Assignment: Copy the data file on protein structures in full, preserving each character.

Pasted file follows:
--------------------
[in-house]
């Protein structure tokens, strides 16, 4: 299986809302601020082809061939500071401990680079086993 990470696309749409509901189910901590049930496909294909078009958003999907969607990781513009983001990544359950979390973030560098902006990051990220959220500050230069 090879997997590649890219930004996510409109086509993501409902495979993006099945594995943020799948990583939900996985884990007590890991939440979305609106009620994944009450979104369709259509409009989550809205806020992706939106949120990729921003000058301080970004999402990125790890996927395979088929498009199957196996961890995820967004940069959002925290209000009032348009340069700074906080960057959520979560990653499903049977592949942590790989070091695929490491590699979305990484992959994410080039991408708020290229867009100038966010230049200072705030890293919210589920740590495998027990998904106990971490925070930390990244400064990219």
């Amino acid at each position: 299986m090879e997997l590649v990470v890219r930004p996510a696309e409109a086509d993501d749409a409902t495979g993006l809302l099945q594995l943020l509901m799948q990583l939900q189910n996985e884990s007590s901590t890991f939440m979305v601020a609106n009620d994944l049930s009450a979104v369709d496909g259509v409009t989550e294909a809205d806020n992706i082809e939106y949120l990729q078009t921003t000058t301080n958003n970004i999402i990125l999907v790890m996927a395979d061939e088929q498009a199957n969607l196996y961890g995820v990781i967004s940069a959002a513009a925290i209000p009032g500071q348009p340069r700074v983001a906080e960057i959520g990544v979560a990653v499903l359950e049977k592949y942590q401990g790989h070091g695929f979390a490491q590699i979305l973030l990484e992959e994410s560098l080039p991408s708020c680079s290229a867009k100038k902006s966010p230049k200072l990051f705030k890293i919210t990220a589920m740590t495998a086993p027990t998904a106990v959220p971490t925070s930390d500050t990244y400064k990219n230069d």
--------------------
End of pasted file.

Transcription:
[in-house]
């Protein structure tokens, strides 16, 4: 299986809302601020082809061939500071401990680079086993 990470696309749409509901189910901590049930496909294909078009958003999907969607990781513009983001990544359950979390973030560098902006990051990220959220500050230069 090879997997590649890219930004996510409109086509993501409902495979993006099945594995943020799948990583939900996985884990007590890991939440979305609106009620994944009450979104369709259509409009989550809205806020992706939106949120990729921003000058301080970004999402990125790890996927395979088929498009199957196996961890995820967004940069959002925290209000009032348009340069700074906080960057959520979560990653499903049977592949942590790989070091695929490491590699979305990484992959994410080039991408708020290229867009100038966010230049200072705030890293919210589920740590495998027990998904106990971490925070930390990244400064990219």
């Amino acid at each position: 299986m090879e997997l590649v990470v890219r930004p996510a696309e409109a086509d993501d749409a409902t495979g993006l809302l099945q594995l943020l509901m799948q990583l939900q189910n996985e884990s007590s901590t890991f939440m979305v601020a609106n009620d994944l049930s009450a979104v369709d496909g259509v409009t989550e294909a809205d806020n992706i082809e939106y949120l990729q078009t921003t000058t301080n958003n970004i999402i990125l999907v790890m996927a395979d061939e088929q498009a199957n969607l196996y961890g995820v990781i967004s940069a959002a513009a925290i209000p009032g500071q348009p340069r700074v983001a906080e960057i959520g990544v979560a990653v499903l359950e049977k592949y942590q401990g790989h070091g695929f979390a490491q590699i979305l973030l990484e992959e994410s560098l080039p991408s708020c680079s290229a867009k100038k902006s966010p230049k200072l990051f705030k890293i919210t990220a589920m740590t495998a086993p027990t998904a106990v959220p971490t925070s930390d500050t990244y400064k990219n230069d």